The nation is about to make 11 childhood vaccines mandatory, but unless anti-vax echo chambers are tackled, the law may not fulfil its promise, says Laura Spinney
A new law takes force in France on 1 January to up the number of mandatory childhood vaccines to 11 from three. It has provoked a polemic, but the law is sound. If there is a problem here, it is the neglect by officials of the main drivers of vaccine hesitancy.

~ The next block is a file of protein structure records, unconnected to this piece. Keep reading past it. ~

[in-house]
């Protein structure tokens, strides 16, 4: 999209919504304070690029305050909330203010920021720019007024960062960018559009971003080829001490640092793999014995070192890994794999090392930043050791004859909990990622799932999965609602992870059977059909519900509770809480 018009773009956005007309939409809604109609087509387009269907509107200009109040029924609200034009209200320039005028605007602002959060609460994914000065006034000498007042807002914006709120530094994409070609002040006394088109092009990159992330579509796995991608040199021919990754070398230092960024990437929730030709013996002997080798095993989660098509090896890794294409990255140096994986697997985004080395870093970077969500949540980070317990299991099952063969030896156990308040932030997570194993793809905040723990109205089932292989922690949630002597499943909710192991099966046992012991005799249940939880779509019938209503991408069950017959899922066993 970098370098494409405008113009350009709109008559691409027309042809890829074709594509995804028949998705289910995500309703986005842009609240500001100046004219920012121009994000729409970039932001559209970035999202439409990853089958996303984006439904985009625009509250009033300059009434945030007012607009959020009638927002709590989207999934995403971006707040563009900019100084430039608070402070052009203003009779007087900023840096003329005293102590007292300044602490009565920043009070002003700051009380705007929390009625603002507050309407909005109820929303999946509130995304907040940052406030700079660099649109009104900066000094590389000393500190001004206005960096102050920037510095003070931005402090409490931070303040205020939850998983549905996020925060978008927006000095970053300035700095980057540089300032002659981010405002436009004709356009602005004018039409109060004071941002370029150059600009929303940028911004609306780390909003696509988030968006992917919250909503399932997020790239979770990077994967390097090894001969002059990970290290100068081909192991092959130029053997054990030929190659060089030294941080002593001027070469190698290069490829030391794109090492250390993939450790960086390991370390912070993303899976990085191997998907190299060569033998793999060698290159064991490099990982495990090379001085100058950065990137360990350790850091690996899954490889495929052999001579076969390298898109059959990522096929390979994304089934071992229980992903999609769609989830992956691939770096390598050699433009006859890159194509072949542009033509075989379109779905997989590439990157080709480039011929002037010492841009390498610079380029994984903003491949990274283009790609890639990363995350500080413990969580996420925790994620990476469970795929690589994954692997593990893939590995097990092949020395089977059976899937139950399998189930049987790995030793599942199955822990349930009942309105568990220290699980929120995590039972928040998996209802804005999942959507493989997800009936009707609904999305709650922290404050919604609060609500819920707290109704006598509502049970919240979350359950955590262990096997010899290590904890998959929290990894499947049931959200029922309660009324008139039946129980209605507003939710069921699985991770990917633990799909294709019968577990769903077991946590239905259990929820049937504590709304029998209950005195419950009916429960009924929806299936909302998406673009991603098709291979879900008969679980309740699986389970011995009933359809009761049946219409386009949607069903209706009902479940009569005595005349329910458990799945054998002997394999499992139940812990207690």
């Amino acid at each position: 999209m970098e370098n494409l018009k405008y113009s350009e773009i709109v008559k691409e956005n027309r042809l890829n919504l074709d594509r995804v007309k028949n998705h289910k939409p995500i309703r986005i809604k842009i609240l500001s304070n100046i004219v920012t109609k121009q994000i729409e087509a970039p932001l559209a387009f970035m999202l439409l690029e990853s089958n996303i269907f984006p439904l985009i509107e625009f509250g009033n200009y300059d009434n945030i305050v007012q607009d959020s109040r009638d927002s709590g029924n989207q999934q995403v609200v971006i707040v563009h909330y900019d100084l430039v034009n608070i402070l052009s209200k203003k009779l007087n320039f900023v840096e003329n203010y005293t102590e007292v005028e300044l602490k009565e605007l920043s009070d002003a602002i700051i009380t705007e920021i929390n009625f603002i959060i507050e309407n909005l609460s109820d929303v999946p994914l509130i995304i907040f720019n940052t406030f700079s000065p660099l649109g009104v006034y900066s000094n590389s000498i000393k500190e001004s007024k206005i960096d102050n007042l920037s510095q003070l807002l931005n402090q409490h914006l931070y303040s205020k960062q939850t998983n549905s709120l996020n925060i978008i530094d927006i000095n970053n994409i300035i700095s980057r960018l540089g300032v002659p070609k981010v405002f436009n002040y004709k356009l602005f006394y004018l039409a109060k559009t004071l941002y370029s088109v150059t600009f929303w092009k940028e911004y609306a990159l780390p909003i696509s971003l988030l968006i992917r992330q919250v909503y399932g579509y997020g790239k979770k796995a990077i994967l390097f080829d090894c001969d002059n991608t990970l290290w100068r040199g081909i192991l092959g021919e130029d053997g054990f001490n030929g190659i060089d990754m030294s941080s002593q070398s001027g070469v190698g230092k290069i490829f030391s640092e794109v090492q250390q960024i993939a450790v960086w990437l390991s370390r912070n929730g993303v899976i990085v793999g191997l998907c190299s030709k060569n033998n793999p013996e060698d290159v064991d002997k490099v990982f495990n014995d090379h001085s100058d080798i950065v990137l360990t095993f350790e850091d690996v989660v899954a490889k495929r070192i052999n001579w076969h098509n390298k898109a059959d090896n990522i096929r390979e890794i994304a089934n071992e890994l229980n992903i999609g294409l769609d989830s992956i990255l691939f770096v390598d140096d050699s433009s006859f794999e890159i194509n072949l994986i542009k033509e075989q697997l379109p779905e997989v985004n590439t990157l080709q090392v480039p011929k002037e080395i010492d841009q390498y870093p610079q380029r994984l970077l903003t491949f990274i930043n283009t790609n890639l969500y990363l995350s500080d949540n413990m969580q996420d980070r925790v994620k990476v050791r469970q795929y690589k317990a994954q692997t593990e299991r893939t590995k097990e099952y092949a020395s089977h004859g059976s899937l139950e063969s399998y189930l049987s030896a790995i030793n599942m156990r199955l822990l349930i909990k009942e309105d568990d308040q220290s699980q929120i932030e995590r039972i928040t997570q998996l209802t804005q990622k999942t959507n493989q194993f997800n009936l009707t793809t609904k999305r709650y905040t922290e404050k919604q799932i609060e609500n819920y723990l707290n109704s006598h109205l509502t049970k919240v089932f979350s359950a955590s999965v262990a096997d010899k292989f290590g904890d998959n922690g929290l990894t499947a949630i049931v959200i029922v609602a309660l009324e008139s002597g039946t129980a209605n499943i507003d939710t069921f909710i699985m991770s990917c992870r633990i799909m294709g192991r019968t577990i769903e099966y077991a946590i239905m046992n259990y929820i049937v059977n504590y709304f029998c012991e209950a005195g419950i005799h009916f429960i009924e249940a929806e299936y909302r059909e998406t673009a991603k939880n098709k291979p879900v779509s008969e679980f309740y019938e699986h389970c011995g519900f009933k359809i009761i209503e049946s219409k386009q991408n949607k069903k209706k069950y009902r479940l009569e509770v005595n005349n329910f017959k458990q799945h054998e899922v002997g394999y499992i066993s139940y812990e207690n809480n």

France isn’t the first nation to get tough, as anti-vaccination views rose widely after the Wakefield scandal in the UK. Most recently, Italy passed a similar law in July, and a number of US states have also adopted a stricter stance on vaccinating children. However, France has the world’s worst anti-vax attitudes: a 2016 survey showed that 41 per cent of people there say vaccines are unsafe.
The hope is the law will reverse a 20-year fall in vaccine coverage that has eroded herd immunity and raised the risk